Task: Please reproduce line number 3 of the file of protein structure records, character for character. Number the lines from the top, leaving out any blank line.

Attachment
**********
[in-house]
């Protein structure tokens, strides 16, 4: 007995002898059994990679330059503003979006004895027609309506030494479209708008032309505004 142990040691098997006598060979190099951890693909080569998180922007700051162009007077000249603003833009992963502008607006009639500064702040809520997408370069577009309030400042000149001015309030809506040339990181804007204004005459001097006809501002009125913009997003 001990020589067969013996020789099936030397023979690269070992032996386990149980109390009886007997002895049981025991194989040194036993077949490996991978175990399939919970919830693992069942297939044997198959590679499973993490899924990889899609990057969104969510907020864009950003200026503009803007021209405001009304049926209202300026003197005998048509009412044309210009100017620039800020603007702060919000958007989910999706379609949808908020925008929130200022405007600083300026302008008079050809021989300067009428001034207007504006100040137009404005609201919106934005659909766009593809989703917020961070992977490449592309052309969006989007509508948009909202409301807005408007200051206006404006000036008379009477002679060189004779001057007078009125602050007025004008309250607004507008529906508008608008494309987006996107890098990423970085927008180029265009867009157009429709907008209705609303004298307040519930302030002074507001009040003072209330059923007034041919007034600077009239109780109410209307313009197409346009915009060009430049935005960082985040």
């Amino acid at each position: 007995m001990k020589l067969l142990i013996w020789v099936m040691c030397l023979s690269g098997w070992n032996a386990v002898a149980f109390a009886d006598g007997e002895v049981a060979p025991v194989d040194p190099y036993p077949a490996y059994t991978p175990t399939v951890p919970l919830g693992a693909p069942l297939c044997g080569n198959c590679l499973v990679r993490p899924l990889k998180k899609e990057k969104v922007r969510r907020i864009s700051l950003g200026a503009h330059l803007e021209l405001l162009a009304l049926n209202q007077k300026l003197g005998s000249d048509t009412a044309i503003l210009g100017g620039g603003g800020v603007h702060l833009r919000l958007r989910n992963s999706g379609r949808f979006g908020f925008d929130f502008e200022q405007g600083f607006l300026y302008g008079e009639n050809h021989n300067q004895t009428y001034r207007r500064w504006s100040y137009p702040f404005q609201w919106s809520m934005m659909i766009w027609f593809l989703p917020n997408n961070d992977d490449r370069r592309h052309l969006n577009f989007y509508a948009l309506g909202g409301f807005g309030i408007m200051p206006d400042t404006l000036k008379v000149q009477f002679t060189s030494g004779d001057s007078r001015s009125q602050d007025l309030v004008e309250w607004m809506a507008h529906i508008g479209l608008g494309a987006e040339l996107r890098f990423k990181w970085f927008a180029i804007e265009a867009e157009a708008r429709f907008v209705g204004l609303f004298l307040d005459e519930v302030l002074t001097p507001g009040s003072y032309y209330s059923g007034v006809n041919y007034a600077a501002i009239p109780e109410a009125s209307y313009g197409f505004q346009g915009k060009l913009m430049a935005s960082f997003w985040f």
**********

């Amino acid at each position: 007995m001990k020589l067969l142990i013996w020789v099936m040691c030397l023979s690269g098997w070992n032996a386990v002898a149980f109390a009886d006598g007997e002895v049981a060979p025991v194989d040194p190099y036993p077949a490996y059994t991978p175990t399939v951890p919970l919830g693992a693909p069942l297939c044997g080569n198959c590679l499973v990679r993490p899924l990889k998180k899609e990057k969104v922007r969510r907020i864009s700051l950003g200026a503009h330059l803007e021209l405001l162009a009304l049926n209202q007077k300026l003197g005998s000249d048509t009412a044309i503003l210009g100017g620039g603003g800020v603007h702060l833009r919000l958007r989910n992963s999706g379609r949808f979006g908020f925008d929130f502008e200022q405007g600083f607006l300026y302008g008079e009639n050809h021989n300067q004895t009428y001034r207007r500064w504006s100040y137009p702040f404005q609201w919106s809520m934005m659909i766009w027609f593809l989703p917020n997408n961070d992977d490449r370069r592309h052309l969006n577009f989007y509508a948009l309506g909202g409301f807005g309030i408007m200051p206006d400042t404006l000036k008379v000149q009477f002679t060189s030494g004779d001057s007078r001015s009125q602050d007025l309030v004008e309250w607004m809506a507008h529906i508008g479209l608008g494309a987006e040339l996107r890098f990423k990181w970085f927008a180029i804007e265009a867009e157009a708008r429709f907008v209705g204004l609303f004298l307040d005459e519930v302030l002074t001097p507001g009040s003072y032309y209330s059923g007034v006809n041919y007034a600077a501002i009239p109780e109410a009125s209307y313009g197409f505004q346009g915009k060009l913009m430049a935005s960082f997003w985040f």